Les Abattoirs presents the first retrospective in France of Liliana Porter (born in Argentina in 1941, living in New York since 1964). With approximately one hundred works on display, the exhibition takes the viewer on a voyage through her art. 


Gathering together past and recent works, Reality Play– From the 1960s to the Present Day brings to the fore a generation of female artists who have redefined the boundaries of conceptual art and transformed the poetic form of the installation.

Porter explores the potential of various media including printmaking, painting, sculpture, photography and video, in a long-term examination into our perception of reality and our notions of time and space. 

Printmaking is at the heart of her work, which she helped revive in the 1960s as part of the collective New York Graphic Workshop, co-founded with Luis Camnitzer and José Guillermo Castillo in 1964. This technique, which was rediscovered by Pop artists and championed in Central and South America for its political dimension, has allowed her to view the idea of authorship and collective work with a critical eye, as well as provide her with new narrative forms.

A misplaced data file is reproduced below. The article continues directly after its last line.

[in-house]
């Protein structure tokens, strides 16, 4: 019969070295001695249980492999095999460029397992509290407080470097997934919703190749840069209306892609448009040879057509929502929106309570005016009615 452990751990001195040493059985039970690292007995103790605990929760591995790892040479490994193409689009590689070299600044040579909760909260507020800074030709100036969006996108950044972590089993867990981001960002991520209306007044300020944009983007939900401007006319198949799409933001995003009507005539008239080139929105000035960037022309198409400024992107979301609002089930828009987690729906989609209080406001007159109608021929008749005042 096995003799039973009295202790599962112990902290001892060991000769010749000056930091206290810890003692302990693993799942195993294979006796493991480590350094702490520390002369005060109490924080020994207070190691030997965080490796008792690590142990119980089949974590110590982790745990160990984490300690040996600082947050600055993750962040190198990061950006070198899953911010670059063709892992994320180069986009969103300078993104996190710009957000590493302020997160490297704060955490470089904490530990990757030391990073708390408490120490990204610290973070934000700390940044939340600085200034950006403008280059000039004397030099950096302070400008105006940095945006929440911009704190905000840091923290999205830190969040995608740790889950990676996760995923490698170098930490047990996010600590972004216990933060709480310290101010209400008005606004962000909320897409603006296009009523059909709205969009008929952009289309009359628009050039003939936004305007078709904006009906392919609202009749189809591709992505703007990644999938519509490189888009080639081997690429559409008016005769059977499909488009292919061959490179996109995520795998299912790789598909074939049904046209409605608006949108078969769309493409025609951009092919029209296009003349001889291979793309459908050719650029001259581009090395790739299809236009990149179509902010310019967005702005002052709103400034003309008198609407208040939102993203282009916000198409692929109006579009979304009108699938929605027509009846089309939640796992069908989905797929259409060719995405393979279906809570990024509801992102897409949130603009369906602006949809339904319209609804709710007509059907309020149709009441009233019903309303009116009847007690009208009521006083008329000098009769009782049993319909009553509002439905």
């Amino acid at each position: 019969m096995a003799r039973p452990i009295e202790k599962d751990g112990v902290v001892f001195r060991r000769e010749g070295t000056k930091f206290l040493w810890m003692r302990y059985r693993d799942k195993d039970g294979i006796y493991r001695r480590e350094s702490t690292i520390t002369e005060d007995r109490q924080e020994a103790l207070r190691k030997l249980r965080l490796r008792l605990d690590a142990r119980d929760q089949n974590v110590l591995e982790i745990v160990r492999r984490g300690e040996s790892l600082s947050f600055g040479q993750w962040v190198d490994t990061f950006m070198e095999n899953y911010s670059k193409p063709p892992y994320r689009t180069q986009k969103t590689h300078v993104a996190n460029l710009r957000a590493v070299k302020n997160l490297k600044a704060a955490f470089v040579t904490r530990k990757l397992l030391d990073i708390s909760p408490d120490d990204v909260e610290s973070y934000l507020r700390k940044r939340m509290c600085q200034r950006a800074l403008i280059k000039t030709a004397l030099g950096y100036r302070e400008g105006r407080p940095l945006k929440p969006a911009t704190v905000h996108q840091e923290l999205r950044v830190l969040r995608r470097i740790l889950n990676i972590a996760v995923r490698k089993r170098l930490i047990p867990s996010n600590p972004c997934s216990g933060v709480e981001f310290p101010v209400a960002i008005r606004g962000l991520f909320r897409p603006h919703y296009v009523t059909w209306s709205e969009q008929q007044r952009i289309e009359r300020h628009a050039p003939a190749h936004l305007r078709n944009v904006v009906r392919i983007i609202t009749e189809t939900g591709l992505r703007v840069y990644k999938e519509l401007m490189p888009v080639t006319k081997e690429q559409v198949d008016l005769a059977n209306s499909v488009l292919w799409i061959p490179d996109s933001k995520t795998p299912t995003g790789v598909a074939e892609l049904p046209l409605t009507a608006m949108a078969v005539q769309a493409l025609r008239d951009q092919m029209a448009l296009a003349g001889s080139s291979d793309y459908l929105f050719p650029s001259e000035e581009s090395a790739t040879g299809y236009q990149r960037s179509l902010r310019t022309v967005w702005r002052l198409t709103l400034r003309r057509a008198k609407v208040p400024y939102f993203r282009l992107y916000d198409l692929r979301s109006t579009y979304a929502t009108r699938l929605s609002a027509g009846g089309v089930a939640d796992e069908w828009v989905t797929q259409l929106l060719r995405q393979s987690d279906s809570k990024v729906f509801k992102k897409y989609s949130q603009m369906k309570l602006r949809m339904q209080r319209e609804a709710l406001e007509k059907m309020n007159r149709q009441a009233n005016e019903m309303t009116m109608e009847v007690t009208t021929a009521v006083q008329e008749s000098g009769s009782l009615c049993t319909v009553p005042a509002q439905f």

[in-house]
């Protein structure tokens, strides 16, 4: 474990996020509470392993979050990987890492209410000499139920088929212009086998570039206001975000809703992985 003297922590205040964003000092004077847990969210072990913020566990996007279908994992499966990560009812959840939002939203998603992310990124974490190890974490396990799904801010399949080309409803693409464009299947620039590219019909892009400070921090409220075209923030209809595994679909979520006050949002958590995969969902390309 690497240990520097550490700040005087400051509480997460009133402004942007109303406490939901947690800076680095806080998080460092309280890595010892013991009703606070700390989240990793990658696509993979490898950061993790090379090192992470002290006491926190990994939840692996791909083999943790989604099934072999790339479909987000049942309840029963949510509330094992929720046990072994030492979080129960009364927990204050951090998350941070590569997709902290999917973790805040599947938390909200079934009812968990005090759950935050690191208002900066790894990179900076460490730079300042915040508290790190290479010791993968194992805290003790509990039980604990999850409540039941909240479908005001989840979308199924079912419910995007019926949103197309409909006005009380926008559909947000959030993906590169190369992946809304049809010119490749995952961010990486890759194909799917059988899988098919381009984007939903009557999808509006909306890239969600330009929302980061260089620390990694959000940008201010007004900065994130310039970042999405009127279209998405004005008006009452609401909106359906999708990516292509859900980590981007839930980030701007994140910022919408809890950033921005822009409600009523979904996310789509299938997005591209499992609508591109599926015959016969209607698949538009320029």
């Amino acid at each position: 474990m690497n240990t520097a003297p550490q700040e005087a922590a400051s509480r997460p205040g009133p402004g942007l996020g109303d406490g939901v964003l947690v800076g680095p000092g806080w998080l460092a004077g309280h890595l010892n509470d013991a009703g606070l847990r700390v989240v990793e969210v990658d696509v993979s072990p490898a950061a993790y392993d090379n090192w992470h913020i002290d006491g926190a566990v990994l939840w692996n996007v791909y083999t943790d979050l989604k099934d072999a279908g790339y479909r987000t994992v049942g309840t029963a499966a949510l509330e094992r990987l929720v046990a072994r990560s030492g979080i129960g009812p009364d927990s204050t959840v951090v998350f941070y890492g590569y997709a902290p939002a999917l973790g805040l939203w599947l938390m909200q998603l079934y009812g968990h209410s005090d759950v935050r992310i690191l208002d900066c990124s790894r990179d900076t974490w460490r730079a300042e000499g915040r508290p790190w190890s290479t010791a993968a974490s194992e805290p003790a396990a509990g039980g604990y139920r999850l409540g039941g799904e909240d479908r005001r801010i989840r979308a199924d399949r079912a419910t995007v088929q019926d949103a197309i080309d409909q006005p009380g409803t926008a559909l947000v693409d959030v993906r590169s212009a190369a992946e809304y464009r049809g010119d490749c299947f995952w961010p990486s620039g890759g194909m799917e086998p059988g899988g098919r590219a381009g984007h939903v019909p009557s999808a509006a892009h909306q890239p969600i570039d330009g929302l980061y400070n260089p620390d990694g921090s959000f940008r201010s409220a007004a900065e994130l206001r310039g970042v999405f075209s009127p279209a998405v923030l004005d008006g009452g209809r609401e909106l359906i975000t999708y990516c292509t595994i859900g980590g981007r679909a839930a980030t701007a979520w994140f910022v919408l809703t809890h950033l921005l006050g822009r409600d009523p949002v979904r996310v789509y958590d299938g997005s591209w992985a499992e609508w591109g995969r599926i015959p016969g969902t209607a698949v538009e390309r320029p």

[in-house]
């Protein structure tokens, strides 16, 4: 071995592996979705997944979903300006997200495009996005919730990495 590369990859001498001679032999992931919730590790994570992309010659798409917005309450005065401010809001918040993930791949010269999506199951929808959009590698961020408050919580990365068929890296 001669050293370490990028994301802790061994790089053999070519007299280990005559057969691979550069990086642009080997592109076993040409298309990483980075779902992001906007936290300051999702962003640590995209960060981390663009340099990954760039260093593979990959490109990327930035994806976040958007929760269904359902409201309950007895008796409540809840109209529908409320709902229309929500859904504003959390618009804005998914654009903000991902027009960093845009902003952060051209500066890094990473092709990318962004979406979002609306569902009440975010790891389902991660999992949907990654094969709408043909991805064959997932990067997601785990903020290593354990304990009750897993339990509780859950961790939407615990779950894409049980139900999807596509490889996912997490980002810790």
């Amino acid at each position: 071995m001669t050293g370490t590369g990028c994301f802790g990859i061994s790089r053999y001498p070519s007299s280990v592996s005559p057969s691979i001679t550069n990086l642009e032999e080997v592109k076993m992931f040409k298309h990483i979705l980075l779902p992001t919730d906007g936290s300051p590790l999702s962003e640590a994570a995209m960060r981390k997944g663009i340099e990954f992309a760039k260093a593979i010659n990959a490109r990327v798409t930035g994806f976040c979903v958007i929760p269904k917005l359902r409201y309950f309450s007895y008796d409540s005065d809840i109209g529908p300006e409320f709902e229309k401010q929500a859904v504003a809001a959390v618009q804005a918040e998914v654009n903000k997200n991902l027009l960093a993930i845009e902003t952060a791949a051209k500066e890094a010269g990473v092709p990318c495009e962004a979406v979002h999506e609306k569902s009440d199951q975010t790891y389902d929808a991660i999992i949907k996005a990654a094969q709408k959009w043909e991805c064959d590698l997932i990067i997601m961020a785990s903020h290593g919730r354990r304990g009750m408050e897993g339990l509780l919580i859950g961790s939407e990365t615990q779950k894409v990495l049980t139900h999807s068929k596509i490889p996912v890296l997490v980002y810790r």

In the 1970s she became interested in photography and began including images of her own body into drawings, in particular wall art, echoing concerns held by female artists at the time. 

The first half of the exhibition recounts this journey, while also offering a rereading of the historical, artistic and social context of the time, with regard to the commitment of Porter and the artistic community to which she belonged. 

The second half presents her installations, including two that have been especially created for Les Abattoirs. These small scenes have been present in her work for around twenty years and are created with contemporary figurines and knickknacks that she has found in flea markets during her travels. They also feature in her paintings and videos. 

By continuing her poetic exploration of reality, Liliana Porter upsets representational codes and challenges both the creative process and the surreal power of the image.

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